Help Students Navigate a Historic Election

This article will be updated through January 2021 with relevant resources for teaching election civics and media literacy. Bookmark me. (Last updated 11/9/20.)

 

The 2020 election keeps on making history. Despite concerns about voter safety and election irregularities, more Americans of all political parties cast ballots at the highest rate since 1908 with almost no problems reported. When Democrats Joe Biden and Kamala Harris were declared the winners, an analysis showed that young voters ages 18-29, especially young voters of color, made a difference in several key states. Harris will become the first woman vice president and the first Black and Asian American to hold that office.

Ask your students to join the ongoing special election discussion on KQED Learn to share what it’s like to live through this moment in history.  Or join KQED's Youth Media Challenge, Let's Talk About Election 2020 where students can share the issues they want the Biden administration to focus on.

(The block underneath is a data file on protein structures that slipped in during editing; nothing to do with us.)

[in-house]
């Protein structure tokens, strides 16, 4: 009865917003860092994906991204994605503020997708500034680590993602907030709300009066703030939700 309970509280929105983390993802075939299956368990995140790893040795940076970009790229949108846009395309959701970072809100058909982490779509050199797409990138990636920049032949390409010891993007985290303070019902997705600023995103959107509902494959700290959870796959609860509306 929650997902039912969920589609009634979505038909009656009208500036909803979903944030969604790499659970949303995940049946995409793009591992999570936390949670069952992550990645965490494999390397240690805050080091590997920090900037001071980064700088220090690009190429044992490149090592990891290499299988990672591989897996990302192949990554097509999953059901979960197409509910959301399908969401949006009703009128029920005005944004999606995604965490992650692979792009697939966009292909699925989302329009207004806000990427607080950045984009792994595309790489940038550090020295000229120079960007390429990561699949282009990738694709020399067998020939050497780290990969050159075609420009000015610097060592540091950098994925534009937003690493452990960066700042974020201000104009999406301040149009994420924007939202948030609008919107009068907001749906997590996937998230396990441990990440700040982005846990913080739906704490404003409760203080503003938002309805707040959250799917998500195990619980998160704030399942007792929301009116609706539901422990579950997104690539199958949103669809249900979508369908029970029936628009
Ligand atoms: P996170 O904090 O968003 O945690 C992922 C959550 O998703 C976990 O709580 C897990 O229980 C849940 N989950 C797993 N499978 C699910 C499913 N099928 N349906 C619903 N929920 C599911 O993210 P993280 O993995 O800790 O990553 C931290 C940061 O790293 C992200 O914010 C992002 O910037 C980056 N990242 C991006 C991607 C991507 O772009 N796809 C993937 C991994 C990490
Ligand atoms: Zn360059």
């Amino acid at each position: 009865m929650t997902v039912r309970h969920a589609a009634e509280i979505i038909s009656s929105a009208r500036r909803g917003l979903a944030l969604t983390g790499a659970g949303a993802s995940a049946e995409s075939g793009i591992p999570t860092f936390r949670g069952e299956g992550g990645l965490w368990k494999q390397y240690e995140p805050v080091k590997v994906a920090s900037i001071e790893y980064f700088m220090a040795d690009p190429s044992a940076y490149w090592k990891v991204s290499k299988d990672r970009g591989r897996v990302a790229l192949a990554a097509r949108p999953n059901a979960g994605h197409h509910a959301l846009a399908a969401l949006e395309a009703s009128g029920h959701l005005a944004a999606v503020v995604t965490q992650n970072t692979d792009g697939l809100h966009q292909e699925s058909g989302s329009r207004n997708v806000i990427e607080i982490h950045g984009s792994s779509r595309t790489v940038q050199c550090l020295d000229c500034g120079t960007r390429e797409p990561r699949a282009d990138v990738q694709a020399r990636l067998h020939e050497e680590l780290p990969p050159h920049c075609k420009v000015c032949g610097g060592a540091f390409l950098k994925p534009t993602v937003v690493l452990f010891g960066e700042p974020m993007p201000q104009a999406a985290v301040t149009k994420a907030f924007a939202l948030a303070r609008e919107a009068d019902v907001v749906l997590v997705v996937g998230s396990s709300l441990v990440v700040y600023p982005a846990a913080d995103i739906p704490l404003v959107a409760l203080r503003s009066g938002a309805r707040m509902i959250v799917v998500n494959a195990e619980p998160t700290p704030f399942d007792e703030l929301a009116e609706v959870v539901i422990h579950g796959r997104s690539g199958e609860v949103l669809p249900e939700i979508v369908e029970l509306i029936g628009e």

Vice-President Elect Kamala Harris Makes History

In How San Francisco Shaped VP Nominee Kamala Harris from KQED, students can learn more about Kamala Harris, from her roots in the Bay Area to her journey to the U.S. Senate and primary bid for the Democratic presidential nomination before becoming Joe Biden’s running mate in August. Learn more about the many ‘firsts’ she represents, including the first child of immigrants and the first graduate of a historically Black university to be elected vice president.

What’s Next?

Between an election and a presidential transition is traditionally a time to reflect on the outgoing president’s term and examine the plans of the incoming administration. This lesson plan from the New York Times Learning Network asks students to look back at the last four years and forward to a Biden presidency.